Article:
Both "Guitar" Doug Craig and "Grateful" Greg Reamsbottom have something to say about The Hairfarmers being chosen as Whistler's Best Local Musical Act year after year. Together 15 years, the duo is among the hardest-rocking bands at the resort.

Says Greg: "I think this is our 13th year in a row to win this honour. It's really nice because it just goes to show that we still have that really good connection to our fans. A lot of them over the years have become more like family... we've been playing so long that we've watched their kids grow up. They were little babies with headphones on their ears to protect them from the noise and now they're teenage kids who are competing in ski competitions and mountain biking. Pretty neat to see the evolution."

Says Doug: "We just try and bring people together through music and create some kind of harmony in what sometimes appears to be a really disconnected place that we live in. We all want to be happy and music is a temporary fix to that."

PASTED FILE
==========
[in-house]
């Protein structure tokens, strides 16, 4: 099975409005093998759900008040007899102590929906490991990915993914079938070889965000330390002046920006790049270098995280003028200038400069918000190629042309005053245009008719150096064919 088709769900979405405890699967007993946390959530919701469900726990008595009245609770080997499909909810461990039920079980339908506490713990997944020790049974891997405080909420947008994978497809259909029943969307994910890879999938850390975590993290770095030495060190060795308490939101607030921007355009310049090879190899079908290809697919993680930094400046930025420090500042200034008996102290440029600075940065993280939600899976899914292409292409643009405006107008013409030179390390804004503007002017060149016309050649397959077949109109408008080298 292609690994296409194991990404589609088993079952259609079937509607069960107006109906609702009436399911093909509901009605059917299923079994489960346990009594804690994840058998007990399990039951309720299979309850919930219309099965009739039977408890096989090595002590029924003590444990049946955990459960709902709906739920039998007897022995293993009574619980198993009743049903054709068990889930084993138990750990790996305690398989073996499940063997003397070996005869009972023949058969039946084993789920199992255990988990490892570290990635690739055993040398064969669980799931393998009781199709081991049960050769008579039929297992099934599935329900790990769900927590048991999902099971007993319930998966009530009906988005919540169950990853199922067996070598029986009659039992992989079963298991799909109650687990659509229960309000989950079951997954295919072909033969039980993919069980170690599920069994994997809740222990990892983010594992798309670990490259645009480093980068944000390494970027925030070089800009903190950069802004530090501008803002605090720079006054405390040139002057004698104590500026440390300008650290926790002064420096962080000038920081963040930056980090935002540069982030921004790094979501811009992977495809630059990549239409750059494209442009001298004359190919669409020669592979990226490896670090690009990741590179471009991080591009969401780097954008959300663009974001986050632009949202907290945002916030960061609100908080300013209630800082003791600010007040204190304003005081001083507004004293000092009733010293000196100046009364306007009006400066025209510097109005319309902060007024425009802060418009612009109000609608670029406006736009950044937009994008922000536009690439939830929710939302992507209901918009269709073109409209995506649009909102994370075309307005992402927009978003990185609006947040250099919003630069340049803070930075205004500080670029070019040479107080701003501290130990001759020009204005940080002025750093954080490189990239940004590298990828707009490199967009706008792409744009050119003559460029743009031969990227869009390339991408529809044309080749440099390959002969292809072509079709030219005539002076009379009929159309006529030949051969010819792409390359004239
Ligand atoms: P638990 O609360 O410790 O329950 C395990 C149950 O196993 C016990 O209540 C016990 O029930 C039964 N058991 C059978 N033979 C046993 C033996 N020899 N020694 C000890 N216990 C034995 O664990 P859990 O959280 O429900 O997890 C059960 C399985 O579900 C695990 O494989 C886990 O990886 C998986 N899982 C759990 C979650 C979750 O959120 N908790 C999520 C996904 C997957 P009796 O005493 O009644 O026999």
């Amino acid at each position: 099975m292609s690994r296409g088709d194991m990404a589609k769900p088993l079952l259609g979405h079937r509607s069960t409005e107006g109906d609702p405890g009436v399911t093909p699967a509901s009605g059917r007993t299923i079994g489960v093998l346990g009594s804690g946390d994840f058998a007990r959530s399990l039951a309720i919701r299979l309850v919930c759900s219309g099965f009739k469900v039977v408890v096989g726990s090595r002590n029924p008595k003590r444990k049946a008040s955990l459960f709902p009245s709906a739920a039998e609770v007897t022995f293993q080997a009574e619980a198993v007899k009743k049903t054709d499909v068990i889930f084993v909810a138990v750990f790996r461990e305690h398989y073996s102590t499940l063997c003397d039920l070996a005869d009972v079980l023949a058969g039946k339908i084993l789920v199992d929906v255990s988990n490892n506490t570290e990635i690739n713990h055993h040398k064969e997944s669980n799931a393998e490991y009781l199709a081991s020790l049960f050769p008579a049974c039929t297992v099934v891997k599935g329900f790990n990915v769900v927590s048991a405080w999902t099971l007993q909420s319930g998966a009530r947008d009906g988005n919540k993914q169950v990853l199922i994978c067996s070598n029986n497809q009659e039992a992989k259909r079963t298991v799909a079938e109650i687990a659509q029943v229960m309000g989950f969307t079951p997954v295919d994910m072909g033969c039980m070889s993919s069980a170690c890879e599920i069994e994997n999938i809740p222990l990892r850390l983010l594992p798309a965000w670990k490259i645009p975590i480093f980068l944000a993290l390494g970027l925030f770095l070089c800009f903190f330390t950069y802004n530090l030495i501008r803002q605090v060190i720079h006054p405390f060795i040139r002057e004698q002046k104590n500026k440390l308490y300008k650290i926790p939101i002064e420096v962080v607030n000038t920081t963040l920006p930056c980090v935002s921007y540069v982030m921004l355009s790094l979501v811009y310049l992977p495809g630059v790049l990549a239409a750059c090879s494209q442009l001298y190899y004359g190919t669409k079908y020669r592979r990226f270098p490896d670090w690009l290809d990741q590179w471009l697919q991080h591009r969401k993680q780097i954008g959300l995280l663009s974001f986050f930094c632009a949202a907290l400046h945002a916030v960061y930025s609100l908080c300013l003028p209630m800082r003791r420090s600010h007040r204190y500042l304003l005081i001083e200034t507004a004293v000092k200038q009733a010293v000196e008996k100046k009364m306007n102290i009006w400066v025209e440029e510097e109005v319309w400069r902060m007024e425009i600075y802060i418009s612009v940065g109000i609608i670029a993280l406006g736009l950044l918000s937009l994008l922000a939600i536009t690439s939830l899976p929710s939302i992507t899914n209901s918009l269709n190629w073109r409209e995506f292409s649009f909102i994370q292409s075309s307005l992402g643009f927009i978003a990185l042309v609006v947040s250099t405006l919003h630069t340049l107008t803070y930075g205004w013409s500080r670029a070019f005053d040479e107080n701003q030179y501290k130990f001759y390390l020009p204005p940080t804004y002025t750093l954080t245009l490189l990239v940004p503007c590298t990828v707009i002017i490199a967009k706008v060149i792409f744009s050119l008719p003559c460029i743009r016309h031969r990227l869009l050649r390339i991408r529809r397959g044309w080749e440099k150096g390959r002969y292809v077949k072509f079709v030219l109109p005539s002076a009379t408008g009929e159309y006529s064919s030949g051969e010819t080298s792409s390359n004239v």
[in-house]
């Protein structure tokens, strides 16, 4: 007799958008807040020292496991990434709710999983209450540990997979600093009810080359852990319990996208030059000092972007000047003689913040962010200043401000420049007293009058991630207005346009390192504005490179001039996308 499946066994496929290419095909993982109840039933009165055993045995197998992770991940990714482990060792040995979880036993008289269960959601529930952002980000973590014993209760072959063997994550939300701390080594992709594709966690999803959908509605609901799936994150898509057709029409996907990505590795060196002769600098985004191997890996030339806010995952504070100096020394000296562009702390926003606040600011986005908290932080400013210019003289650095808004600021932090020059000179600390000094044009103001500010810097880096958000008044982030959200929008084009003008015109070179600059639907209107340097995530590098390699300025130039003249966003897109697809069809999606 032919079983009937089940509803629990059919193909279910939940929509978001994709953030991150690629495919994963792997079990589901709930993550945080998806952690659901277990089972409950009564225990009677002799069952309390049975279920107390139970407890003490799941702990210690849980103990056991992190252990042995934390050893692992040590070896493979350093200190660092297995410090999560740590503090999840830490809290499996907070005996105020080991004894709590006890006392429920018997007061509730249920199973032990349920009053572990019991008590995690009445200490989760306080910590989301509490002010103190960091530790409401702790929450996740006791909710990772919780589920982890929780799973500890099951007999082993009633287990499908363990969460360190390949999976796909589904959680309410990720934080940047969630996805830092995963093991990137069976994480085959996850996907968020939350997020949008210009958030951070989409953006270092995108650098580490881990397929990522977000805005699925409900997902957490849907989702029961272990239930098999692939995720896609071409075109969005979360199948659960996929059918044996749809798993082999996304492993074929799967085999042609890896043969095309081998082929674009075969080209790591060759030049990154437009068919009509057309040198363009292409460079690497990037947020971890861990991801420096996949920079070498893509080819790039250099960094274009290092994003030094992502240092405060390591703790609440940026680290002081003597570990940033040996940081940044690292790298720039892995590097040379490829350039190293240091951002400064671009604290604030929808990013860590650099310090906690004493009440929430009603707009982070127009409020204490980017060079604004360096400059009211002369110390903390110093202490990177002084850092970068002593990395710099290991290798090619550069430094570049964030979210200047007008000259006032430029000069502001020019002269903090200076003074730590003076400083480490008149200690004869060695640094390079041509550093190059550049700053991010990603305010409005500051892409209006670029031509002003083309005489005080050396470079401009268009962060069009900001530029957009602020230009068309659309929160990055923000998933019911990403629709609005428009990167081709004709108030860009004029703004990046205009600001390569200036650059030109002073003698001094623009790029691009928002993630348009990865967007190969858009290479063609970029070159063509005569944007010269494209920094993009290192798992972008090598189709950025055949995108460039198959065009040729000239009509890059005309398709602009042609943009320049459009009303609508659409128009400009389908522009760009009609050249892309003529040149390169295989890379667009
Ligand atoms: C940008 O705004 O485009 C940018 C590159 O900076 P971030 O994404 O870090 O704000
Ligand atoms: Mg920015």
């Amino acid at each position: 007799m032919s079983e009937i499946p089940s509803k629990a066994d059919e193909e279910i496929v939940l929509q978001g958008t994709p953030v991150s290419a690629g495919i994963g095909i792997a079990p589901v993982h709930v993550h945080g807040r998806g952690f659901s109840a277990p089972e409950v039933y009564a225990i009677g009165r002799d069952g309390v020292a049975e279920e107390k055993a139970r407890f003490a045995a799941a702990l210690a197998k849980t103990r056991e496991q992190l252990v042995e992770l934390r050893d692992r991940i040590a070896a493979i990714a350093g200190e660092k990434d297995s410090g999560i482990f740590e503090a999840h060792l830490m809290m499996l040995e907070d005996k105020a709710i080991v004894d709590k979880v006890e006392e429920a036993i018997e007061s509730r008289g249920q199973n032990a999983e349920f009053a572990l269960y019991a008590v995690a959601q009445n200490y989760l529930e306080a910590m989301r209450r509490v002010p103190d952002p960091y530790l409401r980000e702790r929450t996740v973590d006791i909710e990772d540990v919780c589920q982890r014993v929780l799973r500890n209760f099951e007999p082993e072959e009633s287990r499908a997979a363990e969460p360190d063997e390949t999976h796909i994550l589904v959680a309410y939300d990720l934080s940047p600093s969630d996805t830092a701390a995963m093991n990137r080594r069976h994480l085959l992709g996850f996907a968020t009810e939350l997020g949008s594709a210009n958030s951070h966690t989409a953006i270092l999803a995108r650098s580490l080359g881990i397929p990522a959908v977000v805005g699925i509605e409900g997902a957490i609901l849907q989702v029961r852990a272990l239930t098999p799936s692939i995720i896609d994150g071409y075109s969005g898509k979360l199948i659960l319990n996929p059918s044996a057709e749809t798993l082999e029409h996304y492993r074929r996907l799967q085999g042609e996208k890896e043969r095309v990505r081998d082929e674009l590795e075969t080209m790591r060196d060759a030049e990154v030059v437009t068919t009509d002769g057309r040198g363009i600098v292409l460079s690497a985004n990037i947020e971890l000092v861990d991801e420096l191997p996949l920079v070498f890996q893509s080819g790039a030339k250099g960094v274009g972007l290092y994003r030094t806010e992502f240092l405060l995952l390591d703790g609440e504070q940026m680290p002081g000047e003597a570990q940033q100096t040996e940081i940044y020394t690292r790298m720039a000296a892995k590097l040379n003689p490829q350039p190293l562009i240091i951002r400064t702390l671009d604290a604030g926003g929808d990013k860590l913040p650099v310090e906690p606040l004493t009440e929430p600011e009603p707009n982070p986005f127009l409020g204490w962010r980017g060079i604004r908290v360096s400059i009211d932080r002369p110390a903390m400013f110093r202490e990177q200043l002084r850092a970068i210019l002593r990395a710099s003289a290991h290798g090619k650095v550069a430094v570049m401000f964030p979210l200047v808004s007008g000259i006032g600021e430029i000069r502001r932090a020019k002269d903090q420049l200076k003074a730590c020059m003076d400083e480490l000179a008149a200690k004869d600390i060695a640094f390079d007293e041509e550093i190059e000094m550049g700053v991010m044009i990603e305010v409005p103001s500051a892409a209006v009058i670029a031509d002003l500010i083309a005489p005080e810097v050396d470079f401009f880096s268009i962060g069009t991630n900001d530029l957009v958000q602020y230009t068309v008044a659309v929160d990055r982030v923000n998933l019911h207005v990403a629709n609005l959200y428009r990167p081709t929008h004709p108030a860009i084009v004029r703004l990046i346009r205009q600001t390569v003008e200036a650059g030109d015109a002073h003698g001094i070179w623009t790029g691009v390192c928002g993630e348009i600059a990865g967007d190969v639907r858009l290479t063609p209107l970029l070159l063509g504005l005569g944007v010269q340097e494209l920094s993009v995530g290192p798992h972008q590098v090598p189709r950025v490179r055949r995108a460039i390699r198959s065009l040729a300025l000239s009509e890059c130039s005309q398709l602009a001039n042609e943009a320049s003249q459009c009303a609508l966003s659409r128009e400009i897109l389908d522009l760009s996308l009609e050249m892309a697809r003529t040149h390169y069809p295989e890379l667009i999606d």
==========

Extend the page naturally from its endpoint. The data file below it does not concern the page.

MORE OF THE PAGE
Three other local musical icons got high votes also: Ruckus Deluxe, Whole Lotta Led and the Summer Concert Series.

Best Arts & Cultural Event of 2013:

Whistler Film Festival

Executive director of the Whistler Film Festival, Shauna Hardy Mishaw, said the office erupted when they learned they'd been chosen as the Best Arts & Cultural Event in 2013.

"This is absolutely thrilling news!" she says.

"What a high note to end our 13th edition. We began this festival with the goal to help put Whistler on the map for arts and culture. Thirteen years later, we stand proud knowing that our community has truly embraced the fest and our commitment to further the art of film by providing programs that focus on the discovery, development and promotion of new talent," she says.

The aim is to make the WFF the must-attend festival for artists, the wider film industry and Whistler audiences, she adds.

The runners up for this year were the RMOW's Outdoor Concert Series and Cornucopia.

Best Party/Festival of 2013:


Crankworx has grown to be Whistler's largest annual festival, as well as the world's largest freeride mountain bike event. It takes the cake this year for Best Party and Festival.